On a call with a recruiter, you discuss general questions, learn more about the company and the team you are interviewing. They ask about your work permit. In conversation, they ask about your experience and check your English. They find out what stage of your job search you are at and can build on this, for example, to speed up your interview process (In Aurora, I said that I completed all my interviews and if we can quickly go through all the stages, I agree. As a result, all the stages were done to me in 4 days, and onsite in just 3 rounds).

Calls often happen before you have sent your CV. Only if everything went well and there is a match, you will be asked to send your CV. They may ask about your salary expectations, but I answered truthfully that I have no idea how much I am worth on the market since I just arrived. This was enough for them to pass over the question. You can ask for all the information you need in the same call, including the technical stack of the team. If you have questions that are important to you, this is the time to ask them. For me, it was the terms for the green card and the tech stack.

Recruiters respect your time, so you coordinate each call according to the calendar, choosing from the recruiter’s one, or recruiter can choose from your calendar.

Do not specify your salary expectations in any case, if they are very demanding (it has only happened once), specify a wide range. Turo’s recruiter repeatedly asked me what I expect, and when I gave him the range he said our compensation was 2 times less and we wouldn’t be able to match.

2. Technical screening

So you have passed the first stage and you have been assigned a technical screening. Usually, it is 45 minutes. On it, again, you will tell a little about yourself, you will be asked questions about your experience and will be given to solve some small problem (in 90% it will either make a small widget in JS and a framework, or an easy problem for algorithms, or rather data structures that is in JS). Occasionally, there were problems on Hackerrank with HTML, CSS, and JS, 2–3. These are fairly simple to solve. Sometimes you can use any editor of your choice. But most of the time I send a link to my online editor (even with code highlighting).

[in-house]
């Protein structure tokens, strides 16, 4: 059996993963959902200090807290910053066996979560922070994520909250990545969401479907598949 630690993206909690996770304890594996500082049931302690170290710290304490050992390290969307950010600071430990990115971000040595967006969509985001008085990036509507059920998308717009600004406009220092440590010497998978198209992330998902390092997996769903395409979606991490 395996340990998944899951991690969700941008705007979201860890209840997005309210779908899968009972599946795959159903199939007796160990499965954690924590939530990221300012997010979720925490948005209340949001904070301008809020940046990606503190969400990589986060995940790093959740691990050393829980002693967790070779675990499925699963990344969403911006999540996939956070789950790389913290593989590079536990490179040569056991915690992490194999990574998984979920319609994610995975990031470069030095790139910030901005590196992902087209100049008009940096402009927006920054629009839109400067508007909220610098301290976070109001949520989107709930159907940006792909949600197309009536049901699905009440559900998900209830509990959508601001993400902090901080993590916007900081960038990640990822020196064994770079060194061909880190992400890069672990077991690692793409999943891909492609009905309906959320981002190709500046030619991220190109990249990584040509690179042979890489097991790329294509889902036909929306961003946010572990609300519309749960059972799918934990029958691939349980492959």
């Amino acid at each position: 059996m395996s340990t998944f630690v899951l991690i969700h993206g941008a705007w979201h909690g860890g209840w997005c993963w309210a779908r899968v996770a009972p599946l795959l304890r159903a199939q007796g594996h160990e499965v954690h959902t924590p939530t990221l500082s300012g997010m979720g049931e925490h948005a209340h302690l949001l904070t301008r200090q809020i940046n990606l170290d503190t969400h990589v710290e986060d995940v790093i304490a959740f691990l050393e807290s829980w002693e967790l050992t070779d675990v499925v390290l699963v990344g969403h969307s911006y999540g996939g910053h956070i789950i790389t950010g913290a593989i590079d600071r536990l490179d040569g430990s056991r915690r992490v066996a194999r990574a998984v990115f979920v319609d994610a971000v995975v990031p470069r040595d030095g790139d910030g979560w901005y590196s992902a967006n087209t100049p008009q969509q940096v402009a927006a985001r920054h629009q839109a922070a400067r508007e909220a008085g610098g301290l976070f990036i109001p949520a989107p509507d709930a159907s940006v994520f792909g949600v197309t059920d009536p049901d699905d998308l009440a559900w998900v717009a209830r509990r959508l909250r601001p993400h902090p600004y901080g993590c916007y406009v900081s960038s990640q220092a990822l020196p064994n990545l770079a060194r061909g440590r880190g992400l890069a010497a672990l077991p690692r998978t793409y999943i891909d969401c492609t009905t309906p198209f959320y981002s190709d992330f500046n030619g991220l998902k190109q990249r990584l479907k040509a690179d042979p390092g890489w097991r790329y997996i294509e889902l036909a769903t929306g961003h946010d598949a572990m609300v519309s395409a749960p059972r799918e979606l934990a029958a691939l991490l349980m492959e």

The most important thing is not to be silent, to think out loud so that the interviewer follows your thoughts.

Related to code execution, it’s 50/50, sometimes you need to run the code when you want and as much as you want, sometimes I don’t even need to run the code (there’s not even such a possibility).

There was one time when I was asked to design an elevator system at a technical screening (without code), it didn’t end well :)

3. Onsite(virtual) interview

The most difficult stage of the interview, as it duration 3–6 hours. Many companies allow you to split it into 2 days, this is up to you.

It consists of coding, system design, and behavioral interview.

You can ask the recruiter about each round of onsite to understand what to expect from them.

Coding rounds are similar to technical screening: find out the requirements, discuss the solution, code, and test it.

System design

Always focused on front-end issues, no need to talk about highly loaded systems, databases, etc. You just need to describe some functionality in the browser, ways to optimize, customize and expand, describe how to transfer data to the server, how to store it, where to store it, and why. Sometimes you need to design several endpoints with request and response structures. Don’t forget accessibility, it’s very important!

Behavioral interview

Here you can expect questions about your experience, projects, and teamwork. Basically, these questions are “Tell me a situation when you ..”